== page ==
Entrants know – as they do when they enter the Lottery, buy a scratchcard or engage in any other kind of gambling – that their chances are slim. Indeed, Raffle House founder Benno Spencer cites a statistic that claims 70% of the UK public enter the Lottery every week: “from a consumer perspective, there’s huge demand for these types of competitions,” he says.
But entrants may not be the typical Lottery-playing demographic that Spencer had in mind. “I don’t enter a lot of competitions, let alone buy tickets for them at cost,” Tom, 30, told me. He bought four tickets for Raffle House – one £10 ticket, then three more at a discounted price when the company was trying to sell more. In all, he spent £20 on the competition (he didn’t win).
“I entered because I love Brixton – I used to rent there and am the classic case of a millennial who can’t get a London deposit,” he says (he currently lives in Hampshire). “So the home factor had a particular pull to me.” He doesn’t feel “any particular shame” in renting – after all, more people are renting than ever before. But Tom did want the opportunity to escape the rental market. “It would be one less thing to worry about.”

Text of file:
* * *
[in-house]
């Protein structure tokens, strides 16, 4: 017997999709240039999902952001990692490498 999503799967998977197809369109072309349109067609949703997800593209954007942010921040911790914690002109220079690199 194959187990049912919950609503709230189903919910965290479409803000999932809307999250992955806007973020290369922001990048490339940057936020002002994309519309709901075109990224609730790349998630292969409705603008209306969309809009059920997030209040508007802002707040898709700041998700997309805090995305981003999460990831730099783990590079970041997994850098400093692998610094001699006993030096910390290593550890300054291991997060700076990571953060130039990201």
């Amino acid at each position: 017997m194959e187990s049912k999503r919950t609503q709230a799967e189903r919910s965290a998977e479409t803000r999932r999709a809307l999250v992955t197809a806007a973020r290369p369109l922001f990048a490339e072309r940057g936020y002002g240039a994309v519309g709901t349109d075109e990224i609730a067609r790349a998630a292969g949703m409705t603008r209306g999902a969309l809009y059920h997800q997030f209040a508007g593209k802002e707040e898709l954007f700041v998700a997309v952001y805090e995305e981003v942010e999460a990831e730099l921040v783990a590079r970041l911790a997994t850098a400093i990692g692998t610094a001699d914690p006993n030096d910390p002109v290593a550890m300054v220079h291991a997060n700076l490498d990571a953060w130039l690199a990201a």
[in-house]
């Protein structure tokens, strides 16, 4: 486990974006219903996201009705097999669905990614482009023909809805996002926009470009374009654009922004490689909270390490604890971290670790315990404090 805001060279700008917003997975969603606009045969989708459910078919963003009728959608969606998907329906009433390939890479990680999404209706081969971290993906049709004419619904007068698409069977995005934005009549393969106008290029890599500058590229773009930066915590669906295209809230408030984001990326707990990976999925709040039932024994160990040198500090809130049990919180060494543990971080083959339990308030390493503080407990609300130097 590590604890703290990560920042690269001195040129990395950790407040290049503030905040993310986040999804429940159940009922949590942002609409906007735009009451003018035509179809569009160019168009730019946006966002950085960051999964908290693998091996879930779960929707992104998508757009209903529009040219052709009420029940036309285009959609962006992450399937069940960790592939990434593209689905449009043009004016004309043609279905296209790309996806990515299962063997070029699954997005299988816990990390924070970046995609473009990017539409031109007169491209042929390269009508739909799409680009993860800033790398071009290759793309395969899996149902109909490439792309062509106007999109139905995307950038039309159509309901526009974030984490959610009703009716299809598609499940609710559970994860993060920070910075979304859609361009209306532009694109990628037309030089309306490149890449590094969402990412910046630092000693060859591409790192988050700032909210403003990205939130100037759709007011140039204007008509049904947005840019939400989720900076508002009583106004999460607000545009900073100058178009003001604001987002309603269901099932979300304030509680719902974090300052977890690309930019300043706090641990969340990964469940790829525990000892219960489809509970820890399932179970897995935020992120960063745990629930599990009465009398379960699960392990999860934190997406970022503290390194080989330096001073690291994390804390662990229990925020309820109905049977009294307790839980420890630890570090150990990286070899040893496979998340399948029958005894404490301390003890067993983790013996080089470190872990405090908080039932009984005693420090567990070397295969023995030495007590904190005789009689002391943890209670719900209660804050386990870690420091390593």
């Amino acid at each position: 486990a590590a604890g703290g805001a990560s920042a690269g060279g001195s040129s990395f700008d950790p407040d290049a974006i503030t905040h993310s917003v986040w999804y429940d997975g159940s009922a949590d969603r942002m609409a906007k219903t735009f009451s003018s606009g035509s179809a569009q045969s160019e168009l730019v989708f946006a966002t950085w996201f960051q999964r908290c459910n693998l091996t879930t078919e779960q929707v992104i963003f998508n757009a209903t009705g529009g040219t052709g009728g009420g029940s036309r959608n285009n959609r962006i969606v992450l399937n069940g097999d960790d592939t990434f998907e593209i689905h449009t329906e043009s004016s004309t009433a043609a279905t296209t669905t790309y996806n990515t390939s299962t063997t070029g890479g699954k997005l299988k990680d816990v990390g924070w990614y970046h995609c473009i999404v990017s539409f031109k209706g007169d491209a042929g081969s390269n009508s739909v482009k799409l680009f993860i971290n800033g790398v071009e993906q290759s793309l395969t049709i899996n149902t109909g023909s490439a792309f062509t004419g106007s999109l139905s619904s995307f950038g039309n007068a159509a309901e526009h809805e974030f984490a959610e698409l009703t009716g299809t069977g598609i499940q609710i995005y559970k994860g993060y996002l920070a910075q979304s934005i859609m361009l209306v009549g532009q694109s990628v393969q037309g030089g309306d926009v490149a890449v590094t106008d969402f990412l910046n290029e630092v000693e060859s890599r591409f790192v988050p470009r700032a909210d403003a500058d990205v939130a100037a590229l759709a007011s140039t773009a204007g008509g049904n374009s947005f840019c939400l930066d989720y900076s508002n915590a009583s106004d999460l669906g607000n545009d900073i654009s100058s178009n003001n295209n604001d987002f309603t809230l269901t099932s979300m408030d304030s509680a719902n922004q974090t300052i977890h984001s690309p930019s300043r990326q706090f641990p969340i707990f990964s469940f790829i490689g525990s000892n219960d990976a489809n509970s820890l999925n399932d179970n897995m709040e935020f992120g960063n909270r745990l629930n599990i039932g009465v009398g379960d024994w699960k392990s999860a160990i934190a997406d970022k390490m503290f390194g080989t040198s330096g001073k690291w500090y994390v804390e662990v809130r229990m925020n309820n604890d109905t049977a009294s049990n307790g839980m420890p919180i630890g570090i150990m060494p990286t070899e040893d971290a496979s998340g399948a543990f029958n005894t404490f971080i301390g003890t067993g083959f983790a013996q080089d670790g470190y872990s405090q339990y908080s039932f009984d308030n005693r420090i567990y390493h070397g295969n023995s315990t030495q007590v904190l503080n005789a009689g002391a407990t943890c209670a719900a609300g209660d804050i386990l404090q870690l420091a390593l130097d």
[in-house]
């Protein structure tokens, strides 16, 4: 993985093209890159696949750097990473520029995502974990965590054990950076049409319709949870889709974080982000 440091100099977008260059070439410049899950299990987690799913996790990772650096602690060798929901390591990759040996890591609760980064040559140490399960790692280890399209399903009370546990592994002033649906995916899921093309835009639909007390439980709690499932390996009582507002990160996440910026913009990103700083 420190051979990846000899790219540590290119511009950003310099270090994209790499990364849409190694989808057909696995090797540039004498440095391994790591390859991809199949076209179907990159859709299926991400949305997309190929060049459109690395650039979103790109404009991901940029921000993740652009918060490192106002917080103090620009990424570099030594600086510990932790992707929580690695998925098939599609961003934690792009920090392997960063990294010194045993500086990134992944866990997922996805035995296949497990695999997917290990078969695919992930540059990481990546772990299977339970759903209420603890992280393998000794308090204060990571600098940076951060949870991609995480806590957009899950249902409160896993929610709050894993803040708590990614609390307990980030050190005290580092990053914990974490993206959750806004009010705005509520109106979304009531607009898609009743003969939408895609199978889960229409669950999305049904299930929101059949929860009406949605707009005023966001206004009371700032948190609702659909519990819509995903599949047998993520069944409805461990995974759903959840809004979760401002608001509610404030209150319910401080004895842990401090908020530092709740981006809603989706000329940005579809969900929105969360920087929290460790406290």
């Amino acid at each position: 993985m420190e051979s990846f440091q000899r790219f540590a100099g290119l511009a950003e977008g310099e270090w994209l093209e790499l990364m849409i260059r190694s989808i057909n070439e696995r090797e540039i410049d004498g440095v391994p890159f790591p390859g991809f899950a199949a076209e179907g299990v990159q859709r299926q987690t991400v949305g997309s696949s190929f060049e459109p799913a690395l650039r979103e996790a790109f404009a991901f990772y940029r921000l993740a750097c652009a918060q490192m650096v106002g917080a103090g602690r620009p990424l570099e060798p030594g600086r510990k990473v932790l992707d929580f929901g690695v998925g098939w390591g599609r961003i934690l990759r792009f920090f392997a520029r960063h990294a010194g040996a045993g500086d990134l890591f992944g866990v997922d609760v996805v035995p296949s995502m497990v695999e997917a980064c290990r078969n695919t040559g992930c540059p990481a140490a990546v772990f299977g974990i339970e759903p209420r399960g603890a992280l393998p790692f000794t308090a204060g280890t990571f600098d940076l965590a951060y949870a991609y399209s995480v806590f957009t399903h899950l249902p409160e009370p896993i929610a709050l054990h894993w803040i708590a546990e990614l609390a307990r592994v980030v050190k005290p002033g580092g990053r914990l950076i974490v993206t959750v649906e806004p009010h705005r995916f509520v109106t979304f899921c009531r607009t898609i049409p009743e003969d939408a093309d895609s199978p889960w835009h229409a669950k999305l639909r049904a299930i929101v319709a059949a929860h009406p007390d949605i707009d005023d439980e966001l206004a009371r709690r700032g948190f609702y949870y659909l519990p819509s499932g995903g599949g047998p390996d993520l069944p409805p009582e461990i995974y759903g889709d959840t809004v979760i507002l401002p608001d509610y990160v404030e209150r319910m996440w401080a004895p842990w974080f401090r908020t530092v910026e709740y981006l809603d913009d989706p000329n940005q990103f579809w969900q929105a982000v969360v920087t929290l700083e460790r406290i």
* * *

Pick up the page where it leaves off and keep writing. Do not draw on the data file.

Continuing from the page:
He cites a “heady mix of economic squeeze, high cost of living and greedy sellers” as the engine behind their rising popularity. “It’s so obvious that [some of the companies] are using these methods because they can’t hit asking prices,” he says. “This Brixton one, which was valued at £650,000 – it was probably getting offers of closer to £550,000.”
“But it’s risk averse – they can just… not give it away if the competition doesn’t sell enough tickets”.
Sophie, 25, spent £15 on Raffle House entries for similar reasons. Born in London, she realised any chance of staying in the city would mean moving “way, way further out” than the area she grew up in: at the moment, she’s in Zone 5, and feels pushed out of a place she sees as a home.